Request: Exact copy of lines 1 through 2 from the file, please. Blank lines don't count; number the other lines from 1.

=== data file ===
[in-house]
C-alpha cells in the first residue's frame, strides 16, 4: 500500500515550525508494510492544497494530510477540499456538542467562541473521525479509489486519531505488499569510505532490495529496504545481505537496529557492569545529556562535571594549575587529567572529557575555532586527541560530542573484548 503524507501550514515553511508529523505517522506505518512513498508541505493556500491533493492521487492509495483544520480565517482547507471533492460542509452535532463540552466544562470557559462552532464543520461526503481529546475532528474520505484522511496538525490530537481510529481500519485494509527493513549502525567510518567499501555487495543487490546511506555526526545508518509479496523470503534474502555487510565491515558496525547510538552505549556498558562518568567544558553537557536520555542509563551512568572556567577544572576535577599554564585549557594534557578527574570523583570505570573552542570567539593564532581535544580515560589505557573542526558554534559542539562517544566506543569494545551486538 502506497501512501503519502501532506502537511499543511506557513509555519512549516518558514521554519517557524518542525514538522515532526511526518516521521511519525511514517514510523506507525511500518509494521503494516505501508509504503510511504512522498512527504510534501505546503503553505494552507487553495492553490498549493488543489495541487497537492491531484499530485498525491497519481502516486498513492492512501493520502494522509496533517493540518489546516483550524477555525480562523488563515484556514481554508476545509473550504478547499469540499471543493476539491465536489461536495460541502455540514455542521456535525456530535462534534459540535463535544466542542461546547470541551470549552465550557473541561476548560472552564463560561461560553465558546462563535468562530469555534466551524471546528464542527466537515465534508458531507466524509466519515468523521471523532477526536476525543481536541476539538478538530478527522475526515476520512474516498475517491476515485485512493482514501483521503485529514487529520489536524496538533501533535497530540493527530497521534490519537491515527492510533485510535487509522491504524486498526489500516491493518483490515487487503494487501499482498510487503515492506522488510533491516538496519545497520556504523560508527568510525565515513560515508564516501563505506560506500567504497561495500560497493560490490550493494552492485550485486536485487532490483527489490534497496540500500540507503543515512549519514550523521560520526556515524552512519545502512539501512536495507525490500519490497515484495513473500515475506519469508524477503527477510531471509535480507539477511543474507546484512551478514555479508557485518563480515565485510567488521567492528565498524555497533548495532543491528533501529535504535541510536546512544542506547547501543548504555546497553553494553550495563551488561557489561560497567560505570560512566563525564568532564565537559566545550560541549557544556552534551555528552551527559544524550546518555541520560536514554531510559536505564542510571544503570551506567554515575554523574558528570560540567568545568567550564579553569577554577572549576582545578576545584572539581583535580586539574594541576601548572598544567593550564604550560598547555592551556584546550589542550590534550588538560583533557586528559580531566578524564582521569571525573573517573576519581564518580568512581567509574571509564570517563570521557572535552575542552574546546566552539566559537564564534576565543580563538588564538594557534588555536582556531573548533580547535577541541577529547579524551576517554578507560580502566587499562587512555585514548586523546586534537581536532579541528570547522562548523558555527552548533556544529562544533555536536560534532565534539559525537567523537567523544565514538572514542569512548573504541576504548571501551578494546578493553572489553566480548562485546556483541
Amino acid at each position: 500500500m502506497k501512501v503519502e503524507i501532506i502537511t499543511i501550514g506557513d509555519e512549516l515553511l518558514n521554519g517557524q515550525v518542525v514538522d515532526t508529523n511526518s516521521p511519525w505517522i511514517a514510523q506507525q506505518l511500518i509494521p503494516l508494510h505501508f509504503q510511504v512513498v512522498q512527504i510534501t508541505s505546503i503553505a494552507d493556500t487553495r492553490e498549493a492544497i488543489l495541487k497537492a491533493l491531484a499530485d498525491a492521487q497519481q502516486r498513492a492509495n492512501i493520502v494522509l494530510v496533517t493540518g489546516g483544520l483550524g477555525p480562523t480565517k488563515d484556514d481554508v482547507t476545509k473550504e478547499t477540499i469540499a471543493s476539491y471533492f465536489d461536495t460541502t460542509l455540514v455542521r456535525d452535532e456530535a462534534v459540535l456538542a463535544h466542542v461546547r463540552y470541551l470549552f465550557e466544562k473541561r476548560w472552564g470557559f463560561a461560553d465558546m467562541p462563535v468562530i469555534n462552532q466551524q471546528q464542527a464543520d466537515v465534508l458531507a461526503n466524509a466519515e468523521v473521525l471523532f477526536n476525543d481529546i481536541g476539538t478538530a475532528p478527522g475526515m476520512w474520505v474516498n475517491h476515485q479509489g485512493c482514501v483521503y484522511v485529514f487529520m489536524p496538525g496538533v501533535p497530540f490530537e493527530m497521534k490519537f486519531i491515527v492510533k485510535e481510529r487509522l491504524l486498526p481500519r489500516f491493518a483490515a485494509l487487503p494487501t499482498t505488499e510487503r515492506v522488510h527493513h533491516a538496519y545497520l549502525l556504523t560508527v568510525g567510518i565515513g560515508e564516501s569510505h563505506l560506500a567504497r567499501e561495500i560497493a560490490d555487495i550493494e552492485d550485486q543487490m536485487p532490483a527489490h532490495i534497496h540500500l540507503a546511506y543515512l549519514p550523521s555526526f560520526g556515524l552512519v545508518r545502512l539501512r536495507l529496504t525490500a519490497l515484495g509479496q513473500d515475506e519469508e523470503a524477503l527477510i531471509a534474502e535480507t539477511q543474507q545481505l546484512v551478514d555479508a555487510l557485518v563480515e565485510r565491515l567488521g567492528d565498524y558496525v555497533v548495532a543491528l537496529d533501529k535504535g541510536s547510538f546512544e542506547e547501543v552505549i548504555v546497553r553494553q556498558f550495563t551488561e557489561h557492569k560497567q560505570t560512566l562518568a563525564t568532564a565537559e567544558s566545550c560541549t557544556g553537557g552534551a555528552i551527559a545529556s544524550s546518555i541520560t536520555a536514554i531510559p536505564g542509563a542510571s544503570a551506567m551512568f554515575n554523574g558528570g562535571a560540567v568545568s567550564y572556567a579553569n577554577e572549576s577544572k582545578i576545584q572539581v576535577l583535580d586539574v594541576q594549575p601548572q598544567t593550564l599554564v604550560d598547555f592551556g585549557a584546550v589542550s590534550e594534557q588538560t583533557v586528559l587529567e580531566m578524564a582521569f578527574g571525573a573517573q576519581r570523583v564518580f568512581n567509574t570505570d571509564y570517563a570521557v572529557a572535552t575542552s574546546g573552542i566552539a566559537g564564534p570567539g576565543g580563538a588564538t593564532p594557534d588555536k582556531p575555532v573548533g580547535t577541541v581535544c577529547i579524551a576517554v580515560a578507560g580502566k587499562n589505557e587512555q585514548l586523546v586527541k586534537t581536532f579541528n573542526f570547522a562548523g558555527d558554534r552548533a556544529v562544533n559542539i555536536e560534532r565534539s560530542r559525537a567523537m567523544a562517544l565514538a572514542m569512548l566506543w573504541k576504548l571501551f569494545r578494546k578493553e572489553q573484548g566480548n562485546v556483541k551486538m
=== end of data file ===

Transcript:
[in-house]
C-alpha cells in the first residue's frame, strides 16, 4: 500500500515550525508494510492544497494530510477540499456538542467562541473521525479509489486519531505488499569510505532490495529496504545481505537496529557492569545529556562535571594549575587529567572529557575555532586527541560530542573484548 503524507501550514515553511508529523505517522506505518512513498508541505493556500491533493492521487492509495483544520480565517482547507471533492460542509452535532463540552466544562470557559462552532464543520461526503481529546475532528474520505484522511496538525490530537481510529481500519485494509527493513549502525567510518567499501555487495543487490546511506555526526545508518509479496523470503534474502555487510565491515558496525547510538552505549556498558562518568567544558553537557536520555542509563551512568572556567577544572576535577599554564585549557594534557578527574570523583570505570573552542570567539593564532581535544580515560589505557573542526558554534559542539562517544566506543569494545551486538 502506497501512501503519502501532506502537511499543511506557513509555519512549516518558514521554519517557524518542525514538522515532526511526518516521521511519525511514517514510523506507525511500518509494521503494516505501508509504503510511504512522498512527504510534501505546503503553505494552507487553495492553490498549493488543489495541487497537492491531484499530485498525491497519481502516486498513492492512501493520502494522509496533517493540518489546516483550524477555525480562523488563515484556514481554508476545509473550504478547499469540499471543493476539491465536489461536495460541502455540514455542521456535525456530535462534534459540535463535544466542542461546547470541551470549552465550557473541561476548560472552564463560561461560553465558546462563535468562530469555534466551524471546528464542527466537515465534508458531507466524509466519515468523521471523532477526536476525543481536541476539538478538530478527522475526515476520512474516498475517491476515485485512493482514501483521503485529514487529520489536524496538533501533535497530540493527530497521534490519537491515527492510533485510535487509522491504524486498526489500516491493518483490515487487503494487501499482498510487503515492506522488510533491516538496519545497520556504523560508527568510525565515513560515508564516501563505506560506500567504497561495500560497493560490490550493494552492485550485486536485487532490483527489490534497496540500500540507503543515512549519514550523521560520526556515524552512519545502512539501512536495507525490500519490497515484495513473500515475506519469508524477503527477510531471509535480507539477511543474507546484512551478514555479508557485518563480515565485510567488521567492528565498524555497533548495532543491528533501529535504535541510536546512544542506547547501543548504555546497553553494553550495563551488561557489561560497567560505570560512566563525564568532564565537559566545550560541549557544556552534551555528552551527559544524550546518555541520560536514554531510559536505564542510571544503570551506567554515575554523574558528570560540567568545568567550564579553569577554577572549576582545578576545584572539581583535580586539574594541576601548572598544567593550564604550560598547555592551556584546550589542550590534550588538560583533557586528559580531566578524564582521569571525573573517573576519581564518580568512581567509574571509564570517563570521557572535552575542552574546546566552539566559537564564534576565543580563538588564538594557534588555536582556531573548533580547535577541541577529547579524551576517554578507560580502566587499562587512555585514548586523546586534537581536532579541528570547522562548523558555527552548533556544529562544533555536536560534532565534539559525537567523537567523544565514538572514542569512548573504541576504548571501551578494546578493553572489553566480548562485546556483541